Kentucky Pension Transparency Bill Shot Down

A bill in Kentucky that aimed to increase transparency surrounding the state pension system did not make it to the floor of the state House of Representatives. The bill had passed in committee and the Senate, but failed to make it past the House. Many Kentucky voters are upset about the lack of transparency.

Heartland has more on the issue:

A bill to reform Kentucky’s pensions by providing greater transparency for taxpayers was halted after it failed to make it to the floor of the state’s House of Representatives.

After being approved by the state’s Senate and a state House of Representatives committee, Senate Bill 2 did not receive consideration by the full assembly before the legislative session ended in April.

SB 2, sponsored by state Sen. Joe Bowen (R-Owensboro), would have required the state government’s public pension program to disclose fees and contracts for goods and services purchased by the pension boards. The bill would have also made appointment of trustees and executive directors subject to confirmation by lawmakers.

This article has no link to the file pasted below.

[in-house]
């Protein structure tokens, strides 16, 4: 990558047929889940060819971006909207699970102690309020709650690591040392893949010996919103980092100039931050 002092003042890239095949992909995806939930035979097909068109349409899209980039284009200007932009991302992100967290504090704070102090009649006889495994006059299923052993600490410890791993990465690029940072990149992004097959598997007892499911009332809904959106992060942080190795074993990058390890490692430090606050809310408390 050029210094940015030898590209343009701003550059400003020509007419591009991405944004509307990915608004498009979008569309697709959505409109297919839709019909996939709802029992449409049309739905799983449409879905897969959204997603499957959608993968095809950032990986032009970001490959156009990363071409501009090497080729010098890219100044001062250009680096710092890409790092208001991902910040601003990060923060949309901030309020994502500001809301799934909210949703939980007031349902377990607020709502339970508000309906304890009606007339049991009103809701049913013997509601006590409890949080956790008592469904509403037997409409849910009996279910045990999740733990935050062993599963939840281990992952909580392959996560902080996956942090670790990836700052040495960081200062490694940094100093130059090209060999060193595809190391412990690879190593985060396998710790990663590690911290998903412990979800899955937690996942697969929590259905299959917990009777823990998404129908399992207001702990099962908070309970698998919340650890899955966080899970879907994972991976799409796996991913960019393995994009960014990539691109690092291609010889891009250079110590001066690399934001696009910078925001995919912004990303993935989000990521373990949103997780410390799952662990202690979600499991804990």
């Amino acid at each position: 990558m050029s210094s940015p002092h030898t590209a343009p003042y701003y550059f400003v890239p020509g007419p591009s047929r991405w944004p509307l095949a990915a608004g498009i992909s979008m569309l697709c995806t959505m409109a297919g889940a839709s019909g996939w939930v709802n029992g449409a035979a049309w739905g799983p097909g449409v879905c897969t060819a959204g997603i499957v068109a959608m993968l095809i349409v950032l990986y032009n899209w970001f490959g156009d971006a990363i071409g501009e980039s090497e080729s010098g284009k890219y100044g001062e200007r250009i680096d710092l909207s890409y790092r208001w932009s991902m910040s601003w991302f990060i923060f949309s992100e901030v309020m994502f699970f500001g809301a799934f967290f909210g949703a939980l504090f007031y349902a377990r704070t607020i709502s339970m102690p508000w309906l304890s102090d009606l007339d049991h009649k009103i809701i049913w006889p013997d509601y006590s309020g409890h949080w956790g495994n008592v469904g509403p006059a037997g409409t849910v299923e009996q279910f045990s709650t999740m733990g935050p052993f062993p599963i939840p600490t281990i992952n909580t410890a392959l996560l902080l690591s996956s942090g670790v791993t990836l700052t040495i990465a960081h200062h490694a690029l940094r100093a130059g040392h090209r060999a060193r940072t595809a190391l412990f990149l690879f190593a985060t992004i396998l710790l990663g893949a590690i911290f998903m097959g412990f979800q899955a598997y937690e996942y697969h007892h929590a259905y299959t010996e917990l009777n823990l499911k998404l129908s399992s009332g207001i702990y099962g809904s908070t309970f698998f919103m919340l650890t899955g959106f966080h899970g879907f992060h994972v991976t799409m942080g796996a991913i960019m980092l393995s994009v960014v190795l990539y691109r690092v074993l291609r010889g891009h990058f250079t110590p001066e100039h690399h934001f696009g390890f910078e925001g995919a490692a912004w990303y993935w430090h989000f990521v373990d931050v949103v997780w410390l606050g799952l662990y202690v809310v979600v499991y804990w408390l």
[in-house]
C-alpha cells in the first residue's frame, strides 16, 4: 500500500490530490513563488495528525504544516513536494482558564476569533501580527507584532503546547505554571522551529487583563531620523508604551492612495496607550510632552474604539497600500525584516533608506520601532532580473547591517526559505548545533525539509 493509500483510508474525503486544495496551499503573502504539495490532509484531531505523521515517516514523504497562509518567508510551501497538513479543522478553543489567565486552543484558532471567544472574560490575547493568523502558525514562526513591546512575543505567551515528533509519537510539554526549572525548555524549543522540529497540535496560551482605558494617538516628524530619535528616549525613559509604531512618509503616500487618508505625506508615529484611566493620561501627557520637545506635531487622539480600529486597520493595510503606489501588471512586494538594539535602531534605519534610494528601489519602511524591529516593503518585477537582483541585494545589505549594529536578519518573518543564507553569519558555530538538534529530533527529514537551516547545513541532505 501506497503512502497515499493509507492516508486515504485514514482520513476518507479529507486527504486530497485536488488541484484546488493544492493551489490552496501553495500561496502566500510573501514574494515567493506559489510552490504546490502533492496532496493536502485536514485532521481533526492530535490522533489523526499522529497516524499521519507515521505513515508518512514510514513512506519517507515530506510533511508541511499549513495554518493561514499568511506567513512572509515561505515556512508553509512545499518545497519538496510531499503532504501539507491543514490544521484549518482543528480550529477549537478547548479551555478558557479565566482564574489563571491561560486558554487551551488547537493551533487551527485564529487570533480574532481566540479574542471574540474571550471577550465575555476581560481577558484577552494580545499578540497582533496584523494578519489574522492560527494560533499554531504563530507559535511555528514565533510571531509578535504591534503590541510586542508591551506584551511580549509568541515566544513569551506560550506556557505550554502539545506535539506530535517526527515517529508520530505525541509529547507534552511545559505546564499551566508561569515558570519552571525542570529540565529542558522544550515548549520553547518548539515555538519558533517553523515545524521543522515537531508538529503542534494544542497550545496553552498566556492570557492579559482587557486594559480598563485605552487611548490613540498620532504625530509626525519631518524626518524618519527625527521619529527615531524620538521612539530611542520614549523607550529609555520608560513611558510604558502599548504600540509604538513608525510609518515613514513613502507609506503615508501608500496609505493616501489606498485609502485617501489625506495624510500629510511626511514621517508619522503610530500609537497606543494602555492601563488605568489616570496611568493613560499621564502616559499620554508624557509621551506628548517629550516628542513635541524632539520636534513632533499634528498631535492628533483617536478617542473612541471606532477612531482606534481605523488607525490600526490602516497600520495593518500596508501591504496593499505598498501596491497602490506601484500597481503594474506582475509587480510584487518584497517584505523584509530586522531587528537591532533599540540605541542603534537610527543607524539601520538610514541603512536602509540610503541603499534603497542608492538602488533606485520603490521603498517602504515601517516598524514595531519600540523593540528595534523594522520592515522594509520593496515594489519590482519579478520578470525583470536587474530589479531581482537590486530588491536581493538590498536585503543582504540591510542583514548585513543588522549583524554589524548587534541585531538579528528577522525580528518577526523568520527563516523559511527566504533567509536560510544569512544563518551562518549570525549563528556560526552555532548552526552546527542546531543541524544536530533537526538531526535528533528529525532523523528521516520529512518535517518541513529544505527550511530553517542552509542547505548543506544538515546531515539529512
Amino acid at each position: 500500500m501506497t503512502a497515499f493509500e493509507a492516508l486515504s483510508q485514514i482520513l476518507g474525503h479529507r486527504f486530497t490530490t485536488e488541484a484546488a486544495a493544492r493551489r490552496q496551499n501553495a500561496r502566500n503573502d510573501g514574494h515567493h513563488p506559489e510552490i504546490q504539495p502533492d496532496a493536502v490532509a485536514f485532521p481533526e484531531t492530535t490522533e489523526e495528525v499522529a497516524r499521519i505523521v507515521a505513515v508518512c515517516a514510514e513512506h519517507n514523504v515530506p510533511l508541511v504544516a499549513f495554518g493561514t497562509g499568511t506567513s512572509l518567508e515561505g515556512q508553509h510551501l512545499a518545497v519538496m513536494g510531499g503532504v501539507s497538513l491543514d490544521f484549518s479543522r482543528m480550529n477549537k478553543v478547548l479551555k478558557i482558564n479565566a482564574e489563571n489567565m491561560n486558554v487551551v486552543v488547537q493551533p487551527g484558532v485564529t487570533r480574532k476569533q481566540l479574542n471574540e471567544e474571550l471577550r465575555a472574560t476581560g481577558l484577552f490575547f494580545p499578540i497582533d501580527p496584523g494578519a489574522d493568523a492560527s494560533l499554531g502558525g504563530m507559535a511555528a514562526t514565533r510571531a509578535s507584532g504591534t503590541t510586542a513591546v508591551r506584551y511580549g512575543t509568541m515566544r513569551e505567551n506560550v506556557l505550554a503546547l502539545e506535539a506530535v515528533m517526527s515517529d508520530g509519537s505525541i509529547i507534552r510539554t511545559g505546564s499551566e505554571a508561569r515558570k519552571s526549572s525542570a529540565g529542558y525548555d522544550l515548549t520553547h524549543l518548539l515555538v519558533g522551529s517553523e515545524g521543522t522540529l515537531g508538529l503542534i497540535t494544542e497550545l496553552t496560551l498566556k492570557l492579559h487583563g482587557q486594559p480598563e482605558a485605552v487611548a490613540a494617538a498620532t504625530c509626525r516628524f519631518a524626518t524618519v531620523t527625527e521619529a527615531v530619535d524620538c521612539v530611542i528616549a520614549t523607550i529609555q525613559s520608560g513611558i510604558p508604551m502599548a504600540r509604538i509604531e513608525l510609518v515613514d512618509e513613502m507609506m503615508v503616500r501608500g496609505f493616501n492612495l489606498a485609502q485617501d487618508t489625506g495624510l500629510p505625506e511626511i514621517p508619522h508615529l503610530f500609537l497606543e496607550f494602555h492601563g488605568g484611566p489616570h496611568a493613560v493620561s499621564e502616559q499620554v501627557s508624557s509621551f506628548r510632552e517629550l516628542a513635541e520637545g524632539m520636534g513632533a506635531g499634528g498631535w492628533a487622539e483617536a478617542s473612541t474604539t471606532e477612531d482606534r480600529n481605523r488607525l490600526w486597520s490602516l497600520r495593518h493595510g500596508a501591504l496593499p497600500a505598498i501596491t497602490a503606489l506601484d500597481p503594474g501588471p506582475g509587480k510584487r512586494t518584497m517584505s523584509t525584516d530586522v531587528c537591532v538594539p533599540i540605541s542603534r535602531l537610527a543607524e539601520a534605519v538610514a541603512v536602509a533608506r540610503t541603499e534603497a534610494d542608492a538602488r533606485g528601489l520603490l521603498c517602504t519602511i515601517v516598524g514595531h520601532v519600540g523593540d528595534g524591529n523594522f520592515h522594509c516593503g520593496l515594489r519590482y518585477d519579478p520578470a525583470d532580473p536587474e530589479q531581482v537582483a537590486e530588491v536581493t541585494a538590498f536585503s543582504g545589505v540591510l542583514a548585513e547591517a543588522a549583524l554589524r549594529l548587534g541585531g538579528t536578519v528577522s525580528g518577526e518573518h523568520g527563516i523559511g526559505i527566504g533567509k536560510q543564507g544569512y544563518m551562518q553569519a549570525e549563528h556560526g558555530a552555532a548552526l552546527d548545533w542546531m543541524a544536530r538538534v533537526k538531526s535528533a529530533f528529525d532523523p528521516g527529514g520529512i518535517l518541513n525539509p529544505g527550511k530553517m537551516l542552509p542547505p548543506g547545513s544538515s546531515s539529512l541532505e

[…]

Bowen says the proposed reforms would have helped relieve taxpayers’ concerns about state pensions and make pension program managers more accountable to the people funding those plans.

“Unfortunately, the transparency bill did not make it through the process,” Bowen said. “People want transparency. You know, when you’ve got a $30­ billion to $40 billion pension liability, and you don’t have transparency, people are concerned. They want to know what is going on. They want to know what these investments are, what the contracts look like, what the fees are.”

Many local watchdog associations believe that Kentucky is concealing much deeper debt than what the state lists in reports. For more information, read the full article here.

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